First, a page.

Previously blood donor recruitment activities have been conducted exclusively with government and external donor funding. The private sector has only been involved in facilitating donation by its employees. Safaricom Limited has opened the way for other corporations and already GlaxoSmithKline Pharmaceuticals has joined the campaign.
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Chairperson of the Year Kathy Caudell Director of Workforce and Diversity Boyd Gaming of Las Vegas Nominated by United Blood Services, Las Vegas, Nevada
When Kathy was approached by United Blood Services in 2001 to plan a blood drive, she set a goal to hold the largest and best blood drive in the city. While other casinos were holding employee drives, Kathy knew that if she could entice the casino guests to participate she could score a huge win for the blood bank, the company and the community. Kathy realized that to encourage participation of the community she needed to make the drive exciting and fun. She decided to hold her first blood drive during Independence Day weekend because it would provide blood to the community blood bank during a critical time of year. The community answered the call in record numbers with 834 donations of red blood cells being collected during the three-day event. Kathy found a winning recipe for success and she has continued to improve upon that initial plan.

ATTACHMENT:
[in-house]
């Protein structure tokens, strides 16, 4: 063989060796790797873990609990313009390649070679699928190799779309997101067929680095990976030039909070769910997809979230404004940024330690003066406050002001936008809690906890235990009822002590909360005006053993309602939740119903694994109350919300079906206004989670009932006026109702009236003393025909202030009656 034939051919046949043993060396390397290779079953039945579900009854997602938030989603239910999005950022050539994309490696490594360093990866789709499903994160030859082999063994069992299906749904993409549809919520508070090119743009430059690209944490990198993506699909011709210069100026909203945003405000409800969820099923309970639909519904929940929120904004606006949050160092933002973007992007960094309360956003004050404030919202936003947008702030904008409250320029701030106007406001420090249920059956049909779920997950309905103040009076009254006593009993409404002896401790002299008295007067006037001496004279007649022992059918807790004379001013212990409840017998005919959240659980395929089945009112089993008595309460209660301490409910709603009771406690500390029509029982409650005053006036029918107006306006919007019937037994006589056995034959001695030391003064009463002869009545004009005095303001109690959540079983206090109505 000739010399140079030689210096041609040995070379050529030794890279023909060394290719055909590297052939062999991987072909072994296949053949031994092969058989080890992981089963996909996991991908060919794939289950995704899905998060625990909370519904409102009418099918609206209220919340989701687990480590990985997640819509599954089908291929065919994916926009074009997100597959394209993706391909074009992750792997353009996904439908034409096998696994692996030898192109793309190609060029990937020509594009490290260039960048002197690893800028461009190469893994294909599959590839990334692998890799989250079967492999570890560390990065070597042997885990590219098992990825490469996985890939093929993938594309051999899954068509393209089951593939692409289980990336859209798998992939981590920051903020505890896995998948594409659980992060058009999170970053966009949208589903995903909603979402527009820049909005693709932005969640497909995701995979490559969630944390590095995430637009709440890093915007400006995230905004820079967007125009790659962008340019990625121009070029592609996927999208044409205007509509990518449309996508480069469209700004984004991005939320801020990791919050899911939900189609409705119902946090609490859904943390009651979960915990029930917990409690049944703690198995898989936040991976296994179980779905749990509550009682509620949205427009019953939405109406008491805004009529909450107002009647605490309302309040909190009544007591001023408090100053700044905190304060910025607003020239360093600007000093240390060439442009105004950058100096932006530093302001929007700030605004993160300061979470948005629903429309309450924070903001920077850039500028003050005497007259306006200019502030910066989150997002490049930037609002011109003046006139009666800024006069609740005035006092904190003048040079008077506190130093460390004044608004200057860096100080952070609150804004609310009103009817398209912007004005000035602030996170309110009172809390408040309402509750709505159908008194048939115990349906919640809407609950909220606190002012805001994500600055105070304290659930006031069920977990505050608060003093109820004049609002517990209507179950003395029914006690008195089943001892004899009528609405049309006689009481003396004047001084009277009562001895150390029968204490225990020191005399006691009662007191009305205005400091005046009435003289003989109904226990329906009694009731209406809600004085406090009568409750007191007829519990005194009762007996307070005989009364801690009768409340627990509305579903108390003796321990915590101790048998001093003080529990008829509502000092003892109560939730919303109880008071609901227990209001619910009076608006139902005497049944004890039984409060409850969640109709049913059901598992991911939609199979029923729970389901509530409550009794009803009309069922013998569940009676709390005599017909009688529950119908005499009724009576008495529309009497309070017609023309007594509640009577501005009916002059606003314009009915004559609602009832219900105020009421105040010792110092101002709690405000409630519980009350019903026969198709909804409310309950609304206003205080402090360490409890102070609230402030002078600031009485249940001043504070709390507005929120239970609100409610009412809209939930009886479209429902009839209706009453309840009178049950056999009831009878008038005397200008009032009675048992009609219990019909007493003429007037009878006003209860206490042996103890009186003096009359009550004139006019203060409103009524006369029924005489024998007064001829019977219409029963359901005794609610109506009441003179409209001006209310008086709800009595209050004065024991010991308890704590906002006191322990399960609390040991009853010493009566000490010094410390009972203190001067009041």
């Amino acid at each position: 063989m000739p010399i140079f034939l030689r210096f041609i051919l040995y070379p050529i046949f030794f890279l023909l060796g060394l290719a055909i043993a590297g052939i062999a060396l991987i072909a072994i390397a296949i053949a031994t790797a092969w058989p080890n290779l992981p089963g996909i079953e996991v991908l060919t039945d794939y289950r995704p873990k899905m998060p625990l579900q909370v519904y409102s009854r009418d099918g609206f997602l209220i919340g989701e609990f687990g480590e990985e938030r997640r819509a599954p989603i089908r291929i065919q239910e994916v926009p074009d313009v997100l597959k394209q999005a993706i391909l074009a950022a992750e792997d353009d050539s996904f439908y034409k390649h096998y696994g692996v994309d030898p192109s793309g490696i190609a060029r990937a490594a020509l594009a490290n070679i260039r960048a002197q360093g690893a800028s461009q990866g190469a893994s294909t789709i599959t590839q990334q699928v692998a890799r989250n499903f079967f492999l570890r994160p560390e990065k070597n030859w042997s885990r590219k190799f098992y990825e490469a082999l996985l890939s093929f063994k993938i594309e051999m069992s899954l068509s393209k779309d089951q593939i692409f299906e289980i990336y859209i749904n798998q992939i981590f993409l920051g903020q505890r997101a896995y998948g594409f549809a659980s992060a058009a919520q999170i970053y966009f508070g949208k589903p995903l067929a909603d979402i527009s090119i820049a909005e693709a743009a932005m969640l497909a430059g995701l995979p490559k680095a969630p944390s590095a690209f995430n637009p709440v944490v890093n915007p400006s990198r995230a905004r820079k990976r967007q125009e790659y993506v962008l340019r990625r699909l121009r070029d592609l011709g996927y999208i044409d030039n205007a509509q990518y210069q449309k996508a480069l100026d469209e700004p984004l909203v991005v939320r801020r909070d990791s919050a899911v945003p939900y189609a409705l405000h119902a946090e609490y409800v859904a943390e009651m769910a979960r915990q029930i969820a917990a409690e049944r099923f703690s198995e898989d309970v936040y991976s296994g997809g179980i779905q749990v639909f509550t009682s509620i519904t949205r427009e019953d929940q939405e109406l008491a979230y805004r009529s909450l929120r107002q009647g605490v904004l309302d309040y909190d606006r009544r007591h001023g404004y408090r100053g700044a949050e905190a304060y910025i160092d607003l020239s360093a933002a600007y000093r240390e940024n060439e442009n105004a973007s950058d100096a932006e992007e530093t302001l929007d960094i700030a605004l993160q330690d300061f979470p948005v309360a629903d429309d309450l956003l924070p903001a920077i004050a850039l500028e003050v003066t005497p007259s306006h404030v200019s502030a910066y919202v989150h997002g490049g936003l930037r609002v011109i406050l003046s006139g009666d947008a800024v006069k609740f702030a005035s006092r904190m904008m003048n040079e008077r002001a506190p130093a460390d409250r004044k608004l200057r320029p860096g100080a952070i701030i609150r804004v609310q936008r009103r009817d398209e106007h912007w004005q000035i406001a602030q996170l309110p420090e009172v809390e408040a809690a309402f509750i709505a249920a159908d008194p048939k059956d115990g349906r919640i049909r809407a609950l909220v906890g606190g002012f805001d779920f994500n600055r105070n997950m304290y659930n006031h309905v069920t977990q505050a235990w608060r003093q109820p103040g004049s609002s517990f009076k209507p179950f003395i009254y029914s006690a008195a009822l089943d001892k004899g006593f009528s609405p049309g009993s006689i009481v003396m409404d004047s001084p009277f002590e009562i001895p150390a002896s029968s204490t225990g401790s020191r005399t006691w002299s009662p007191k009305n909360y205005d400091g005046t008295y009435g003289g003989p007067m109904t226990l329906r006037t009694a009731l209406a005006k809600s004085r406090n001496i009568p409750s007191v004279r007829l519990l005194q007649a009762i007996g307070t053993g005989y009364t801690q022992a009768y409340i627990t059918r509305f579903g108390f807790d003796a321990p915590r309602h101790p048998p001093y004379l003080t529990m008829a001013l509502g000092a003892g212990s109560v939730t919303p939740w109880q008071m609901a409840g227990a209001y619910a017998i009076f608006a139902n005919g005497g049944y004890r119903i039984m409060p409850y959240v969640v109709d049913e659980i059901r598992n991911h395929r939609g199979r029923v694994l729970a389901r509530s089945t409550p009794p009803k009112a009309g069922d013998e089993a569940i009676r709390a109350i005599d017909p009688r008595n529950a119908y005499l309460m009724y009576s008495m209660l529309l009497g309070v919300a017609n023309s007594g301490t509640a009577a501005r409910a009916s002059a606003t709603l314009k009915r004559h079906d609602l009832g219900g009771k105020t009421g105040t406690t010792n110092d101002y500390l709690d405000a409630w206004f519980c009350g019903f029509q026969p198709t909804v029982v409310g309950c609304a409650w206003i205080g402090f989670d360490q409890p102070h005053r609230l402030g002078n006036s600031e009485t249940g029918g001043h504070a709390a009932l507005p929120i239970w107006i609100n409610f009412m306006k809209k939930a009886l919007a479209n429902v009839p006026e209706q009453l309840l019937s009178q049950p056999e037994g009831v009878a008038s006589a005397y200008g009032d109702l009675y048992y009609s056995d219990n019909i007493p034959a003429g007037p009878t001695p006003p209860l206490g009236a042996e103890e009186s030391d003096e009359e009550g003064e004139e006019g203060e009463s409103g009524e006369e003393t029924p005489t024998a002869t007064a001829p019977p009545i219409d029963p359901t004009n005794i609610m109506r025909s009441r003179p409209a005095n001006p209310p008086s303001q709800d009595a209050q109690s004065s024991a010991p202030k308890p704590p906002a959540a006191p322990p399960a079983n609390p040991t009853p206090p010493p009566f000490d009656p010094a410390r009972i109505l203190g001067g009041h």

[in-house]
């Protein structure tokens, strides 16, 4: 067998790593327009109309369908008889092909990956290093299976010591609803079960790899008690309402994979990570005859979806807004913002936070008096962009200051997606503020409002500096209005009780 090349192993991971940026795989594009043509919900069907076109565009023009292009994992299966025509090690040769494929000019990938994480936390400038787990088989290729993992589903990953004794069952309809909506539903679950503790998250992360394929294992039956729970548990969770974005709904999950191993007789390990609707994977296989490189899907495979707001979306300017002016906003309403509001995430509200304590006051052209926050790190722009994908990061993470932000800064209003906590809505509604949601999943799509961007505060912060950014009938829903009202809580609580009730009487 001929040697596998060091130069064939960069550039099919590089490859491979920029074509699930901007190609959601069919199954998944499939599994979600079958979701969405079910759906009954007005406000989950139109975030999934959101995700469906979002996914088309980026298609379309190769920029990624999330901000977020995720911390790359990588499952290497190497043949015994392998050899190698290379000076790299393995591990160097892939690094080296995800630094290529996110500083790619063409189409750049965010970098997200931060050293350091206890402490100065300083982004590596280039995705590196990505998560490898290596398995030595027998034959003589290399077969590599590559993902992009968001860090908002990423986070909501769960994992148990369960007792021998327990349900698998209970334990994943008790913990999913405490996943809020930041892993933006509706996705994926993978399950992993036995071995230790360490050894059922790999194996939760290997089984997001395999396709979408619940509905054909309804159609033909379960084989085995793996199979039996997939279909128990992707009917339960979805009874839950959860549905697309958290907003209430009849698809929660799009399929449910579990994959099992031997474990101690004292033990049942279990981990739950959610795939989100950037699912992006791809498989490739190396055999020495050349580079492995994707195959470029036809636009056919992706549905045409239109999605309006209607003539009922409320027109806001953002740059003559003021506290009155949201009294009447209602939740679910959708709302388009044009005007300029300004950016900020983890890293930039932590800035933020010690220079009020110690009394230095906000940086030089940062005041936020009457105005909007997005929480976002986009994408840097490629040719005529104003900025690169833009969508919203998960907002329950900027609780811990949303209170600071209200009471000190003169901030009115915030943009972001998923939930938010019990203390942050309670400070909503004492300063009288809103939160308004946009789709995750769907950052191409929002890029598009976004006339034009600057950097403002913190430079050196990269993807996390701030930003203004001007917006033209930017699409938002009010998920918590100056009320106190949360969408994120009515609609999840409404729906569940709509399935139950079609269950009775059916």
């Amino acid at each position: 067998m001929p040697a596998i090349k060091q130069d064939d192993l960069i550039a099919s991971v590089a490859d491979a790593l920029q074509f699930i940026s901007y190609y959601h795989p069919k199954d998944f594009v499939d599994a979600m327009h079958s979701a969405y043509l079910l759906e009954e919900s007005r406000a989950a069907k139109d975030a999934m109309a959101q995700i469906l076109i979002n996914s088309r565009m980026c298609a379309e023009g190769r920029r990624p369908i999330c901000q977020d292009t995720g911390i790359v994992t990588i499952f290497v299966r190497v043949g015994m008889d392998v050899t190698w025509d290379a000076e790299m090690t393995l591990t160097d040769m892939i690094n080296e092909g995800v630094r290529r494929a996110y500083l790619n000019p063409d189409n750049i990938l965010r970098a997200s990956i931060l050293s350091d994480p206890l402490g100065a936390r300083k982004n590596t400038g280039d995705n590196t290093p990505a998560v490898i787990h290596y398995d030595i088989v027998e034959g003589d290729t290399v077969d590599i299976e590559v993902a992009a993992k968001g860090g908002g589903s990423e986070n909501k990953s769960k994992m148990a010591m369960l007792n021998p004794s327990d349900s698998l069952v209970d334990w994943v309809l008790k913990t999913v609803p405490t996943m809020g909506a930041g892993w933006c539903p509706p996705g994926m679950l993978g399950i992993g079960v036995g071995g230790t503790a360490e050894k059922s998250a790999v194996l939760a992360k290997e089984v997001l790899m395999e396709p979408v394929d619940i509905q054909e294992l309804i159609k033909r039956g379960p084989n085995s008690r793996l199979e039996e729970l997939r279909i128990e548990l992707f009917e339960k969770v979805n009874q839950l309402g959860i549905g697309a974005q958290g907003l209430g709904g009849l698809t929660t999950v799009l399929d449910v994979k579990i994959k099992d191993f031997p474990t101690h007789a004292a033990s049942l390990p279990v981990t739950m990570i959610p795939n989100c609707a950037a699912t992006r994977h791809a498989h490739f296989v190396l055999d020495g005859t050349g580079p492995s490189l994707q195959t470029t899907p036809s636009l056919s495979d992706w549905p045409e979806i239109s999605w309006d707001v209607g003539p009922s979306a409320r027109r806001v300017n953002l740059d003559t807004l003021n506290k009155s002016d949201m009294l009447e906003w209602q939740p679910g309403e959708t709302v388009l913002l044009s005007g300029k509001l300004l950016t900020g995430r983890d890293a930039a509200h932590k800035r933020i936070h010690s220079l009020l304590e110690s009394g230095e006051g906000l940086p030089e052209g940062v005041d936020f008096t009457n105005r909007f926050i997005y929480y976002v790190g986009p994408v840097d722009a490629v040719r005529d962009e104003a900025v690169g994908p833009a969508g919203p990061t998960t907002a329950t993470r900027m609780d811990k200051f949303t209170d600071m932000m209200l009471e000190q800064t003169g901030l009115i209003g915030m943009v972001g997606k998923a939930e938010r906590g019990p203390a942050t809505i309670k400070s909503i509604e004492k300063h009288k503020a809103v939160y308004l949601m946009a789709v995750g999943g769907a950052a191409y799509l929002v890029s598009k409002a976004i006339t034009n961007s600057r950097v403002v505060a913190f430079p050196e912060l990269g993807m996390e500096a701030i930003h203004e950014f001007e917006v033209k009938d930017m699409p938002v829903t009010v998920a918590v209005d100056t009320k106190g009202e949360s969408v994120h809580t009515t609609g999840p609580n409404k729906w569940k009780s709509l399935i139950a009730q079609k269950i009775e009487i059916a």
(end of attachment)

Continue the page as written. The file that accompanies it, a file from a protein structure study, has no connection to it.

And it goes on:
Spotlighting the Top in Recruitment Ronald O. Gilcher, MD Award Robert F. Fechner Chief Operating Officer Carolinas Blood Services Region, American Red Cross Robert F. (Bob) Fechner, Chief Executive Officer of the American Red Cross Carolinas Blood Services Region, nurtures a culture that fosters a high performing organization, focused on providing outstanding service to blood donors, sponsors, hospital customers and regional staff. In 1996 “Team Carolinas” received the American Red Cross Turn Around Region of the Year award. Since then, Team Carolinas has continued to lead all Red Cross blood regions in annual whole blood collections. This year, Team Carolinas will exceed the 400,000 unit threshold, while simultaneously collecting more than 50,000 single donor apheresis platelet products. Bob was appointed regional chief executive officer in July, 2001.
Ron Franzmeier Lifetime Achievement Award Joyce Kleist Director of Donor Recruitment Carter BloodCare, Bedford, Texas